Kol berue ma’ala umatah (“All creatures above and below” [in Heaven and on Earth])
Bakkashah with acrostic “shelomoh” (Solomon)
Attributed to Solomon ibn Gabirol (Malaga-Valencia, 11th centurty CE)
On bakkashot see Idelsohn p. 157
Publication history (selection) based on Davidson’s Thesaurus
Otzar hatefilot, Vilnius 1914
Arba’h ta’aniyot, Constantinople 1780
Bet av, Livorno 1877
Bet habechirah, Livorno 1880
Bet ya’aqov, Tunis 1898
Bakkashot yerushalayim, Jerusalem 1913
Bakkashot rash”ad, Ms. Bodleian Library (Oxford)
Zavche shlemim, Constantinople 1728
Z”Y Izmir, Smirne 1766
Yigal, Jerusalem 1885
Yiztchaq yeranen, Jerusalem 1855
apa, Mezhirov (Ukraine) 1793
Liqute zvi hachadash, Warsaw 1879
M. Argil 1, Livorno 1878
M. Tunis 1, Livorno 1861
Machzor Elohei Ya’aqov, Jerusalem 1908
Meshat Binyamin, Jerusalem 1909 (Persian)
Mishmeret hachadash, Baghdad 1908
Sidur ya’avatz (Italy), Altona (Germany) 1731
Sidur tefilah, Mantua 1676
In class, we discussed how the publication history of a piyyut can be researched, and how it points to the following directions:
– Social history: impact of a liturgical poem on a given community, or on a network of communities across the global Jewish diaspora
– Intellectual history: the intellectual debates involved in the creation and diffusion of a piyyut, and the spiritual dimensions involved in its textual and musical meanings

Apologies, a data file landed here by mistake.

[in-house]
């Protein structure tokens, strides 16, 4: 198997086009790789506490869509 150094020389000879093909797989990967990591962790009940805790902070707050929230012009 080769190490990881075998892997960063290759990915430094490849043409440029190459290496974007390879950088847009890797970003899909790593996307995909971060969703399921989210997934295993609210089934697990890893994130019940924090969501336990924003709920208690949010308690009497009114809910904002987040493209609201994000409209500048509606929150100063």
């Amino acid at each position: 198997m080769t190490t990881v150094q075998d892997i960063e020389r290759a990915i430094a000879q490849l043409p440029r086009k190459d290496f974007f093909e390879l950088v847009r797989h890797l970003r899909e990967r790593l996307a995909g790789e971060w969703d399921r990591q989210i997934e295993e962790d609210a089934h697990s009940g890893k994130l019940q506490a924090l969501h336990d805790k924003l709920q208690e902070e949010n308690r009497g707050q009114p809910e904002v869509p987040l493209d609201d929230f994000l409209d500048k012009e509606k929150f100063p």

– A “history of feelings” (in the nexus between text and music)
We discussed all of this around the fact that the class is learning and rehearsing the poem illustrated above.
Here’s the opening scene of Schindler’s List (1993), which presents viewers with an essential moment in Jewish para-liturgical practice, the qidush (Heb. קידוש, commonly spelled Kiddush), or the blessings recited at the eve of the Sabbath (and of other Holidays, albeit with slightly different texts) around the family table. (Note that the Kiddush is also recited in the synagogue, but that’s another story…).[youtube https://www.youtube.com/watch?v=24fwJMLsyNs]
There are two lines of questions that may arise from (re)watching this scene.
On the one hand, the musical aspect: does this pertain to the musical area we generally defined as “chant,” or to the one we generally defined as “tune” (and what kind of chant/tune it may be, based on our knowledge of musical culture in the Jewish diaspora)?
On the other hand, the layers of meaning (and especially the related musical representations of identity) that this scene may contain: here, ritual is both presented as a symbol (of what?) and as a staged performance. Why was this scene chosen to open Schindler’s List?
Check out this link from the Sound Archives of the National Library of Israel (the world largest repository of Jewish musical recordings):
Here you can find many renditions (12, to be exact) of the enumerative Passover song, Echad mi yode’a (Who Knows One?).
How many (musical) cultures can you detect with just one example? (And how many languages?)
Dear class, before we meet for the first time tomorrow and work on our “walk up songs” to start the semester (I’m still trying to learn my baseball talk), here are some warm up YouTube links.
An American classic, Night and Day (1932, by Cole Porter)
And one of its Jewish equivalents, bin el barah oul youm (Between twilight and day), a North-African popular song set to Arabic and Hebrew lyrics about life, hope, love, and, of course, night and day (performed by the Moroccan Israeli singer, Emil Zrihan). The melody is also commonly used to sing the text of the Sabbath table song (zemirah) in Hebrew, Ki eshmerah shabat, attributed to Rabbi Avraham Ibn Ezra (12th century).
Also, if you have time, do check out our Class Syllabus!